AbstractThe media is a powerful outlet capable of influencing our thoughts, feelings, and behaviours about a particular phenomenon, including parasport coaches who play an active role in raising awareness and exposure for parasport. The purpose of this study was to examine how newspaper media portrayed dominant discourses surrounding parasport coaches. Data were collected using the LexisNexis Academic database to search for full-text newspaper articles from January 1, 1999 to January 1, 2019. Eighty-three articles were included for review from 66 newspaper sources. We conducted a critical discourse analysis and through an iterative analytical process, we identified two subject positions of how parasport coaches were portrayed. Within the first subject position, the media presented the idea that there were minimal differences in the training, dedication, and perseverance of coaches and athletes with and without impairments. Although this view of "we're all the same" can be empowering, it also has the potential to dismiss the importance of the impairment for athletes. Comparatively, the second subject position identified considerations for coaches working with athletes with impairments. This perspective acknowledges impairment as a factor that may pose a barrier towards full inclusion in sport, while suggesting practical solutions to enhance their sporting experiences. Taken together, there are two contrasting ideas being presented on how to coach athletes with impairments. Listening to the few messages portrayed from parasport coaches themselves, it is imperative to provide coaches with a voice in the media to raise awareness of the barriers and facilitators involved in parasport progression.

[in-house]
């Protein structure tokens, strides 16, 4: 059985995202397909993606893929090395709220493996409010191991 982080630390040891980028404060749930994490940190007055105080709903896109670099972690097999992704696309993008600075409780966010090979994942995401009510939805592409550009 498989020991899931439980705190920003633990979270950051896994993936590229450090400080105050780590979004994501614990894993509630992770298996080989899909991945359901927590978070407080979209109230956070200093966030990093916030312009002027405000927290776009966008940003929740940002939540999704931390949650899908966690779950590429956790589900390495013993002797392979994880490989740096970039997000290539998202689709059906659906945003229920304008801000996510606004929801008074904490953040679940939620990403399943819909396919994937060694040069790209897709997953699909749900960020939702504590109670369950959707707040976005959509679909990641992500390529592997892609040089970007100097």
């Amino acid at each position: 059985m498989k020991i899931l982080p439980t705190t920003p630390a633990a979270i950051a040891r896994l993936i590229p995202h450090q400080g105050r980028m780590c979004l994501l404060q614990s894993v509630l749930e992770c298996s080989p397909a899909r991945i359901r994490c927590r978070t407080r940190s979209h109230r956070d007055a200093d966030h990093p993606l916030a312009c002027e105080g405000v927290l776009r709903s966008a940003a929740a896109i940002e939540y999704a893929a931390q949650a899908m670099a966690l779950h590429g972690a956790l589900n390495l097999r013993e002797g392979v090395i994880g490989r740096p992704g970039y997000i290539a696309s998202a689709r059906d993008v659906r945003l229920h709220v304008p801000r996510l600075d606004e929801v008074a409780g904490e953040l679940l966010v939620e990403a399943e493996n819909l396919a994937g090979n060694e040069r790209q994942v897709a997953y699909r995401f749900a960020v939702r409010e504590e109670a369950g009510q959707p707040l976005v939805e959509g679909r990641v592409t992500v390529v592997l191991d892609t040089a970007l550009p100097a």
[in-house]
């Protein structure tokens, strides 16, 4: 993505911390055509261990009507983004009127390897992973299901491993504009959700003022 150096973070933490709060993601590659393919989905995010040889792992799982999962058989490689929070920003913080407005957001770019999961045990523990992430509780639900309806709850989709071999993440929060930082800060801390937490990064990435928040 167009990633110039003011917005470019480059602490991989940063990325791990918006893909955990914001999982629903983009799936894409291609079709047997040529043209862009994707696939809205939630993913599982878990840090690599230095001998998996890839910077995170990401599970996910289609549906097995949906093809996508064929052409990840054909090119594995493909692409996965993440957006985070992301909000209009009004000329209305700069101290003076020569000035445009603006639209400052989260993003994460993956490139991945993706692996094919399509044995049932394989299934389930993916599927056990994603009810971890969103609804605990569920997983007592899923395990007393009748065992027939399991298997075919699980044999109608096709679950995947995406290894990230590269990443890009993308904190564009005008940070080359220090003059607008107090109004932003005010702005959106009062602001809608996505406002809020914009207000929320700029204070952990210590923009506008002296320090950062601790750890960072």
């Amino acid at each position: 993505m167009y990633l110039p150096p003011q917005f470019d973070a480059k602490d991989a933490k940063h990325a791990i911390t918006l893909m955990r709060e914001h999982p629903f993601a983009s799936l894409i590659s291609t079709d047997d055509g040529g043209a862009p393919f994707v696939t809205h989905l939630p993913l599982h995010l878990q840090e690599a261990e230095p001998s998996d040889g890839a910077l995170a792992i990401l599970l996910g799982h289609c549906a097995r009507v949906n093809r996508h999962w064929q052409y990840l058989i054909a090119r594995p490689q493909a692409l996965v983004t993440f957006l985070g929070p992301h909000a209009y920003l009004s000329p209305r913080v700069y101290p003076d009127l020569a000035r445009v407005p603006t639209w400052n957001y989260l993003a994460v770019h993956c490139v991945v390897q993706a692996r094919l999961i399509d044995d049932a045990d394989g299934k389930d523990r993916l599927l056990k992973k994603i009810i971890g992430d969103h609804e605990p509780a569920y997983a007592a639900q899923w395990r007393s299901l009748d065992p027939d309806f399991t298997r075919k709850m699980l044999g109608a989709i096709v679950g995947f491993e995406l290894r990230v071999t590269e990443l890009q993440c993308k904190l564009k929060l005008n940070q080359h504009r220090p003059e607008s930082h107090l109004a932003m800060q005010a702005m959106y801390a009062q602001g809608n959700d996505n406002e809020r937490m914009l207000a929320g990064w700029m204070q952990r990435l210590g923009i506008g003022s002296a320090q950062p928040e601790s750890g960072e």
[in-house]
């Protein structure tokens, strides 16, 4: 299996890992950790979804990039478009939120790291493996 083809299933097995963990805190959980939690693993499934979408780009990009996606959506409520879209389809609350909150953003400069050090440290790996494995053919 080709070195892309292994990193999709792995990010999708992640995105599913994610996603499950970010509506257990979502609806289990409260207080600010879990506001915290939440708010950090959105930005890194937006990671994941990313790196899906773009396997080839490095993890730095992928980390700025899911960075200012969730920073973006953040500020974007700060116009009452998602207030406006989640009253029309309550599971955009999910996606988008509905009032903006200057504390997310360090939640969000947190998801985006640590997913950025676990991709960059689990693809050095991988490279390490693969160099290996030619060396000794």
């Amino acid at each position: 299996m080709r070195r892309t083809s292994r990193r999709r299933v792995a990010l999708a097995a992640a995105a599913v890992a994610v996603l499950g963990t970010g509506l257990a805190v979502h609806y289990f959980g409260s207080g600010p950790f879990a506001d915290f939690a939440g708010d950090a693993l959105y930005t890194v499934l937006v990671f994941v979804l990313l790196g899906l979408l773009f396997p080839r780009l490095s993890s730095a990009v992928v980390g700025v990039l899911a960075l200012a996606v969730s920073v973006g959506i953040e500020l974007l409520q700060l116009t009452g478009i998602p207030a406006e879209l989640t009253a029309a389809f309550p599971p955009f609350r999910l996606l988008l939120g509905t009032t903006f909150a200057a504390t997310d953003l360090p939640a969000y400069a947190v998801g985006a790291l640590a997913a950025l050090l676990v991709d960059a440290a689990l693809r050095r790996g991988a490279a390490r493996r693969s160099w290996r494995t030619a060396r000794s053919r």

Acknowledgments: Funding: Fonds de Recherche du Quebec en Sociéte et Culture (FRQSC), Social Sciences and Humanities Research Council of Canada (SSHRC).